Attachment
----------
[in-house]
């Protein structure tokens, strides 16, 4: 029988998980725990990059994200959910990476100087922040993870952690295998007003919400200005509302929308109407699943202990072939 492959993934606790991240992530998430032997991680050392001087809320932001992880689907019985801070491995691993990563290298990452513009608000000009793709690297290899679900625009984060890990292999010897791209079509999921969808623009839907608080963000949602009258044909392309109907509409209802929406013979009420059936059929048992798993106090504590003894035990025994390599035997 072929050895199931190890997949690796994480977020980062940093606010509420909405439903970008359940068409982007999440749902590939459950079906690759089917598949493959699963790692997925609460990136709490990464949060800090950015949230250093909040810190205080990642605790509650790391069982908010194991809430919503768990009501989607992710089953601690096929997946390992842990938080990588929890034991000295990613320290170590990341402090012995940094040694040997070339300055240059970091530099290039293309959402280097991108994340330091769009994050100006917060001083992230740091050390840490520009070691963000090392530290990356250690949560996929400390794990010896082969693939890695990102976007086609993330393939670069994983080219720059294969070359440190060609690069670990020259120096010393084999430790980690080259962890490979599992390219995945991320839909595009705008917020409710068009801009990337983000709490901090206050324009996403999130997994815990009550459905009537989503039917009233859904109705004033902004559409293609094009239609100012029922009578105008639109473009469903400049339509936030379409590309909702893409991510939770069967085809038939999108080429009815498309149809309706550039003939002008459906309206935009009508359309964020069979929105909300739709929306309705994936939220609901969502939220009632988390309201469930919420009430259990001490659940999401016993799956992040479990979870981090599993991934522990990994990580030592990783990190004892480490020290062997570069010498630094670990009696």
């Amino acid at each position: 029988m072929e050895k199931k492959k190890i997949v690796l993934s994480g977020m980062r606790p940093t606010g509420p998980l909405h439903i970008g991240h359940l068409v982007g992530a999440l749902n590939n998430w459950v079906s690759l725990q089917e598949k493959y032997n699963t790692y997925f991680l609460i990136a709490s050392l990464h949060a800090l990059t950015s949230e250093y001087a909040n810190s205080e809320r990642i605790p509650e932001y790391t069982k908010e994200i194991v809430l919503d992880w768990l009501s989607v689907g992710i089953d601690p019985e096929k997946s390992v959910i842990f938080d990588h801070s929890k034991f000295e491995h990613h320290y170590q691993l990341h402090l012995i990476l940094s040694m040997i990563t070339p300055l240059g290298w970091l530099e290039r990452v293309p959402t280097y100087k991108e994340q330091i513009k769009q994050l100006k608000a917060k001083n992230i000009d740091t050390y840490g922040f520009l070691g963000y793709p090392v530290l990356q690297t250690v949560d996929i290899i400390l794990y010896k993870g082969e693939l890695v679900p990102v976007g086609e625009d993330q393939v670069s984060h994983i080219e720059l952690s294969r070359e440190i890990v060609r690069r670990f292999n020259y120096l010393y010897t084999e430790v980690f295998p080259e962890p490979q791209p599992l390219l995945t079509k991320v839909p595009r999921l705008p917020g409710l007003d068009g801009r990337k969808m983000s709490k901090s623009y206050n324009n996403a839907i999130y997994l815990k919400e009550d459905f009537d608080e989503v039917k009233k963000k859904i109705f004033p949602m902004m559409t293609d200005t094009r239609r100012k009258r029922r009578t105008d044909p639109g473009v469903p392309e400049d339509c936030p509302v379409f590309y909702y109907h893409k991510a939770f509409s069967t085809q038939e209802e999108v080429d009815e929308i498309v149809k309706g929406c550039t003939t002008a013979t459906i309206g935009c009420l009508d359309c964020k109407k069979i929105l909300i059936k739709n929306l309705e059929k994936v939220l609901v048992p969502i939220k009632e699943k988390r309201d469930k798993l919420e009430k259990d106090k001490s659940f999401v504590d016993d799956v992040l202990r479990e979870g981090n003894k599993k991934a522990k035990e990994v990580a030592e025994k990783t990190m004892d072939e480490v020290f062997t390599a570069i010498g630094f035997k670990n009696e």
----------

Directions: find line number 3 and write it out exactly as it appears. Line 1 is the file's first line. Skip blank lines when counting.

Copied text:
């Amino acid at each position: 029988m072929e050895k199931k492959k190890i997949v690796l993934s994480g977020m980062r606790p940093t606010g509420p998980l909405h439903i970008g991240h359940l068409v982007g992530a999440l749902n590939n998430w459950v079906s690759l725990q089917e598949k493959y032997n699963t790692y997925f991680l609460i990136a709490s050392l990464h949060a800090l990059t950015s949230e250093y001087a909040n810190s205080e809320r990642i605790p509650e932001y790391t069982k908010e994200i194991v809430l919503d992880w768990l009501s989607v689907g992710i089953d601690p019985e096929k997946s390992v959910i842990f938080d990588h801070s929890k034991f000295e491995h990613h320290y170590q691993l990341h402090l012995i990476l940094s040694m040997i990563t070339p300055l240059g290298w970091l530099e290039r990452v293309p959402t280097y100087k991108e994340q330091i513009k769009q994050l100006k608000a917060k001083n992230i000009d740091t050390y840490g922040f520009l070691g963000y793709p090392v530290l990356q690297t250690v949560d996929i290899i400390l794990y010896k993870g082969e693939l890695v679900p990102v976007g086609e625009d993330q393939v670069s984060h994983i080219e720059l952690s294969r070359e440190i890990v060609r690069r670990f292999n020259y120096l010393y010897t084999e430790v980690f295998p080259e962890p490979q791209p599992l390219l995945t079509k991320v839909p595009r999921l705008p917020g409710l007003d068009g801009r990337k969808m983000s709490k901090s623009y206050n324009n996403a839907i999130y997994l815990k919400e009550d459905f009537d608080e989503v039917k009233k963000k859904i109705f004033p949602m902004m559409t293609d200005t094009r239609r100012k009258r029922r009578t105008d044909p639109g473009v469903p392309e400049d339509c936030p509302v379409f590309y909702y109907h893409k991510a939770f509409s069967t085809q038939e209802e999108v080429d009815e929308i498309v149809k309706g929406c550039t003939t002008a013979t459906i309206g935009c009420l009508d359309c964020k109407k069979i929105l909300i059936k739709n929306l309705e059929k994936v939220l609901v048992p969502i939220k009632e699943k988390r309201d469930k798993l919420e009430k259990d106090k001490s659940f999401v504590d016993d799956v992040l202990r479990e979870g981090n003894k599993k991934a522990k035990e990994v990580a030592e025994k990783t990190m004892d072939e480490v020290f062997t390599a570069i010498g630094f035997k670990n009696e």